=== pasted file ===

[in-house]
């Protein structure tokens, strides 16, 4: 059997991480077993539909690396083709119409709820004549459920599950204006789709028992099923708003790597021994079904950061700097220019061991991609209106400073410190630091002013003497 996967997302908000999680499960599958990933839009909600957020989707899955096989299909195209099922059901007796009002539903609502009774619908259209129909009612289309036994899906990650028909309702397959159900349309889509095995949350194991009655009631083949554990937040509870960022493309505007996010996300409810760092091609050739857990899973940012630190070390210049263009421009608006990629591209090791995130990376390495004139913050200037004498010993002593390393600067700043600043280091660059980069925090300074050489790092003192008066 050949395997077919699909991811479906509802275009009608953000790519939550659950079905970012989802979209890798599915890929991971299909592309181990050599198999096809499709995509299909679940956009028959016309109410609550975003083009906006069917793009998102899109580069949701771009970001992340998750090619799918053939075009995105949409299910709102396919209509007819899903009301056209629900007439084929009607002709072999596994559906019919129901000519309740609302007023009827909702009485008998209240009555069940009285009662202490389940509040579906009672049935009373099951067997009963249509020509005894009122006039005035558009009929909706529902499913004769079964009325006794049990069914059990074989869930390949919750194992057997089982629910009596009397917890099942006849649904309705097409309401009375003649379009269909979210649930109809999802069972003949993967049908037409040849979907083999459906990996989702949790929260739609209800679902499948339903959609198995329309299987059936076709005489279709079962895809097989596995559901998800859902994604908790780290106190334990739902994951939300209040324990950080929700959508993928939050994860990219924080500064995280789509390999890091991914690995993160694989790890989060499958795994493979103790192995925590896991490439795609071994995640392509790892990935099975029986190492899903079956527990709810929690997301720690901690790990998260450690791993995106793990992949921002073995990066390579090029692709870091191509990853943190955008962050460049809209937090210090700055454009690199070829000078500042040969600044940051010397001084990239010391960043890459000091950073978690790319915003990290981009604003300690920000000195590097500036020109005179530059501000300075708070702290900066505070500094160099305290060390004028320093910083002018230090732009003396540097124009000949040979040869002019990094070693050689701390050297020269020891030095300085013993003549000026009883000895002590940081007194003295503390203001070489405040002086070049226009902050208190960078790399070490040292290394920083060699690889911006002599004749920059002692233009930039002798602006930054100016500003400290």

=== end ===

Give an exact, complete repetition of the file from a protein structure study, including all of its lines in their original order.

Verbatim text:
[in-house]
């Protein structure tokens, strides 16, 4: 059997991480077993539909690396083709119409709820004549459920599950204006789709028992099923708003790597021994079904950061700097220019061991991609209106400073410190630091002013003497 996967997302908000999680499960599958990933839009909600957020989707899955096989299909195209099922059901007796009002539903609502009774619908259209129909009612289309036994899906990650028909309702397959159900349309889509095995949350194991009655009631083949554990937040509870960022493309505007996010996300409810760092091609050739857990899973940012630190070390210049263009421009608006990629591209090791995130990376390495004139913050200037004498010993002593390393600067700043600043280091660059980069925090300074050489790092003192008066 050949395997077919699909991811479906509802275009009608953000790519939550659950079905970012989802979209890798599915890929991971299909592309181990050599198999096809499709995509299909679940956009028959016309109410609550975003083009906006069917793009998102899109580069949701771009970001992340998750090619799918053939075009995105949409299910709102396919209509007819899903009301056209629900007439084929009607002709072999596994559906019919129901000519309740609302007023009827909702009485008998209240009555069940009285009662202490389940509040579906009672049935009373099951067997009963249509020509005894009122006039005035558009009929909706529902499913004769079964009325006794049990069914059990074989869930390949919750194992057997089982629910009596009397917890099942006849649904309705097409309401009375003649379009269909979210649930109809999802069972003949993967049908037409040849979907083999459906990996989702949790929260739609209800679902499948339903959609198995329309299987059936076709005489279709079962895809097989596995559901998800859902994604908790780290106190334990739902994951939300209040324990950080929700959508993928939050994860990219924080500064995280789509390999890091991914690995993160694989790890989060499958795994493979103790192995925590896991490439795609071994995640392509790892990935099975029986190492899903079956527990709810929690997301720690901690790990998260450690791993995106793990992949921002073995990066390579090029692709870091191509990853943190955008962050460049809209937090210090700055454009690199070829000078500042040969600044940051010397001084990239010391960043890459000091950073978690790319915003990290981009604003300690920000000195590097500036020109005179530059501000300075708070702290900066505070500094160099305290060390004028320093910083002018230090732009003396540097124009000949040979040869002019990094070693050689701390050297020269020891030095300085013993003549000026009883000895002590940081007194003295503390203001070489405040002086070049226009902050208190960078790399070490040292290394920083060699690889911006002599004749920059002692233009930039002798602006930054100016500003400290």